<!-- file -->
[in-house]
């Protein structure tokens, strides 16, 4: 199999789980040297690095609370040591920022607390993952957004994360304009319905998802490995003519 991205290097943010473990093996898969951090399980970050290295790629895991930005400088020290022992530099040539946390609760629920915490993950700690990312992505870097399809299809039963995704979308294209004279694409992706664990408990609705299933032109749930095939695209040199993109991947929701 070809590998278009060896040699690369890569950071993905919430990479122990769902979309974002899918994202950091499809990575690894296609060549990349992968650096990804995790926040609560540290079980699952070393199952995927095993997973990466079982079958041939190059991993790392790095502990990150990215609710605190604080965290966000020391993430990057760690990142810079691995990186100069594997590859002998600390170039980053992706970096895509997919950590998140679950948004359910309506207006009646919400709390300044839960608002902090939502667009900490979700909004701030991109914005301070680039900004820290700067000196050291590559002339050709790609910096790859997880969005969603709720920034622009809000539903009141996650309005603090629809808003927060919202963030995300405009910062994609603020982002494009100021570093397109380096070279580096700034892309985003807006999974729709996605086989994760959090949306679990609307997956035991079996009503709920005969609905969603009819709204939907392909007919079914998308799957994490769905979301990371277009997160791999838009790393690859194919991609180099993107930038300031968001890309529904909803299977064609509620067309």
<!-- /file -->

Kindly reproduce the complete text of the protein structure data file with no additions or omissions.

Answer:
[in-house]
């Protein structure tokens, strides 16, 4: 199999789980040297690095609370040591920022607390993952957004994360304009319905998802490995003519 991205290097943010473990093996898969951090399980970050290295790629895991930005400088020290022992530099040539946390609760629920915490993950700690990312992505870097399809299809039963995704979308294209004279694409992706664990408990609705299933032109749930095939695209040199993109991947929701 070809590998278009060896040699690369890569950071993905919430990479122990769902979309974002899918994202950091499809990575690894296609060549990349992968650096990804995790926040609560540290079980699952070393199952995927095993997973990466079982079958041939190059991993790392790095502990990150990215609710605190604080965290966000020391993430990057760690990142810079691995990186100069594997590859002998600390170039980053992706970096895509997919950590998140679950948004359910309506207006009646919400709390300044839960608002902090939502667009900490979700909004701030991109914005301070680039900004820290700067000196050291590559002339050709790609910096790859997880969005969603709720920034622009809000539903009141996650309005603090629809808003927060919202963030995300405009910062994609603020982002494009100021570093397109380096070279580096700034892309985003807006999974729709996605086989994760959090949306679990609307997956035991079996009503709920005969609905969603009819709204939907392909007919079914998308799957994490769905979301990371277009997160791999838009790393690859194919991609180099993107930038300031968001890309529904909803299977064609509620067309």